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Proto - Word
An invented word that has a consistent meaning. For example: Bot-Bot = Bottle
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A single word expressing a whole idea. For example: Drink = I want a drink
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A form used to address a person (especially a noun). For example: "Mummy"
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Content Word
A type of word that has an independent "dictionary" meaning, also called a lexical word. For example: Nouns
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Function Word
A word whose role is largely or wholly to express a grammatical relationship. For example: Auxiliary Verbs, Determiners
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Social Interactionists
Those who believe that child language develops through interaction with carers
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Positive Reinforcement
When a behaviour is rewarded, including verbal praises to encourage this behaviour to be repeated
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Negative Reinforcement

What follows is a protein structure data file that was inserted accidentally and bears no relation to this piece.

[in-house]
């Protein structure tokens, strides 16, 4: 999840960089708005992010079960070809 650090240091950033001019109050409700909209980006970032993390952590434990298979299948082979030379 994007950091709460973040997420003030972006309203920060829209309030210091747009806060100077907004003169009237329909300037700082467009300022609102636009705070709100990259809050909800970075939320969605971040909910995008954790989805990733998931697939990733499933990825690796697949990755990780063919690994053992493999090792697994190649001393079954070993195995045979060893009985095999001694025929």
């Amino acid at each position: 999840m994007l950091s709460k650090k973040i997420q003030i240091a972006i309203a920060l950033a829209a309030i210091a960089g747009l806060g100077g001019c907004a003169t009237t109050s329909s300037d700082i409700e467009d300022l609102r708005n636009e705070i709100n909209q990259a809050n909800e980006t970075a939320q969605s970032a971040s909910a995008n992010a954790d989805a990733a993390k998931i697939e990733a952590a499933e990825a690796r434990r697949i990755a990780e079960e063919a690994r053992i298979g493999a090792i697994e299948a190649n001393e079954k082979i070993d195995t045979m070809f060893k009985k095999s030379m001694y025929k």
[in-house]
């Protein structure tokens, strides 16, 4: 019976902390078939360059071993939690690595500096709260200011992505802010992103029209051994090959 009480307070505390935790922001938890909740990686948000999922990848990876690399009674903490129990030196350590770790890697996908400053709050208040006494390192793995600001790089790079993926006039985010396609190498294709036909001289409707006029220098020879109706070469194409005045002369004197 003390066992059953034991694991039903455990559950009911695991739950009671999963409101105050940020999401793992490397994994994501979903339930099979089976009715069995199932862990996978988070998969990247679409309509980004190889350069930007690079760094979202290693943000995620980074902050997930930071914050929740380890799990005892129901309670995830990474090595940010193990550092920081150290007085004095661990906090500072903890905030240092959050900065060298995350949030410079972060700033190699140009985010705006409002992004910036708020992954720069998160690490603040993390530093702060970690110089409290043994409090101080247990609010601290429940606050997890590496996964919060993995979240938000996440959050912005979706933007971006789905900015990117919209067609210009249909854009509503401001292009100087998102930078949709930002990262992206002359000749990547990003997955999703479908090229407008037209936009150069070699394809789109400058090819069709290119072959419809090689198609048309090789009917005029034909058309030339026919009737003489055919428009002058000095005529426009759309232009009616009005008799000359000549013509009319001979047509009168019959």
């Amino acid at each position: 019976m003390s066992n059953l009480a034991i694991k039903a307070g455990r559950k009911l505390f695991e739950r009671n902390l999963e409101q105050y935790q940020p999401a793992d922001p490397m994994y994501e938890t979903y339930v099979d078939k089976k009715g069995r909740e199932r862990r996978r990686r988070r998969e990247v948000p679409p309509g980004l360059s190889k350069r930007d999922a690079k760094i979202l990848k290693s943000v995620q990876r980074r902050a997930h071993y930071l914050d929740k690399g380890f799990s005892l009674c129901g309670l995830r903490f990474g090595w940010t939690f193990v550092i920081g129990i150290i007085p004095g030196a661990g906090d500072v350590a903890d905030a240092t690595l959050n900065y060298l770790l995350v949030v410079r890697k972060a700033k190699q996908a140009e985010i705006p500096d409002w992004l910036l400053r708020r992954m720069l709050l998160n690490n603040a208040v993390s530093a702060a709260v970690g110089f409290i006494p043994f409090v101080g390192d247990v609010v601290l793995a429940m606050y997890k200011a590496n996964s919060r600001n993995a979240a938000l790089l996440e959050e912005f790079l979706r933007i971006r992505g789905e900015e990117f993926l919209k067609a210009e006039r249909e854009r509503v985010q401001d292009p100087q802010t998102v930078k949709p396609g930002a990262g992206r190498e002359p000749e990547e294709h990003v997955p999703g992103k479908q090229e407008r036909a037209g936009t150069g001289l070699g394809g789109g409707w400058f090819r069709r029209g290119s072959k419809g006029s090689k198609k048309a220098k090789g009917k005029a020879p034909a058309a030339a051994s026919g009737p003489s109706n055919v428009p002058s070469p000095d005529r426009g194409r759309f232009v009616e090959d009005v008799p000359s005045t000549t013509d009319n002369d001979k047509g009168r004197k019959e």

When an undesirable behaviour is unrewarded with the intention that it will not be repeated
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Those who believe that language is acquired through imitation and reinforcement
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A feature of a child's language where the word used to label something is "stretched" to include things that aren't normally part of that word's meaning. For example: using Dog to describe all animals
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A feature of a child's language where the word used to label is "reduced" to include only part of its normal meaning. For example: Only calling a duck a duck when the see it in a pond
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The hierarchical structure that exists between lexical terms. For example: shirt, socks are hyponyms of clothes
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A superordinate; a word that is more generic or general and can have more specific words under it. For example: Clothes
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Inflectional Morphology
The alteration of words to make new grammatical forms. For example: Adding inflection creating tense
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Derivational Morphology
The creation of new words by adding prefixes and suffixes. For example: Unhappy
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Mean Length Utterance (MLU)
A measure of children's ability to produce stretch of language; the number of morphemes is divided by the total number of utterances to find the average length. A high MLU indicates higher level of language proficiency